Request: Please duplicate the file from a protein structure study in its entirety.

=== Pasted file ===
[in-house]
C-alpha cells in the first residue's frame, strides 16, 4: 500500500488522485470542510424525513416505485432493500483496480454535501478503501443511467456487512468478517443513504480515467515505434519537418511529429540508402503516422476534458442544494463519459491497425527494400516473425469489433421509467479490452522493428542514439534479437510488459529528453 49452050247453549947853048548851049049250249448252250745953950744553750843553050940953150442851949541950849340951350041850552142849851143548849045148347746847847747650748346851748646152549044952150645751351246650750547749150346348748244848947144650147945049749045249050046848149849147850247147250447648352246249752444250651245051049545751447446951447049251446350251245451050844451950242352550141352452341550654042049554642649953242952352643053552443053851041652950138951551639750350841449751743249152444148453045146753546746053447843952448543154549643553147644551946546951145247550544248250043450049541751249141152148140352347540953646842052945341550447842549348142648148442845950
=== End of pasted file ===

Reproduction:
[in-house]
C-alpha cells in the first residue's frame, strides 16, 4: 500500500488522485470542510424525513416505485432493500483496480454535501478503501443511467456487512468478517443513504480515467515505434519537418511529429540508402503516422476534458442544494463519459491497425527494400516473425469489433421509467479490452522493428542514439534479437510488459529528453 49452050247453549947853048548851049049250249448252250745953950744553750843553050940953150442851949541950849340951350041850552142849851143548849045148347746847847747650748346851748646152549044952150645751351246650750547749150346348748244848947144650147945049749045249050046848149849147850247147250447648352246249752444250651245051049545751447446951447049251446350251245451050844451950242352550141352452341550654042049554642649953242952352643053552443053851041652950138951551639750350841449751743249152444148453045146753546746053447843952448543154549643553147644551946546951145247550544248250043450049541751249141152148140352347540953646842052945341550447842549348142648148442845950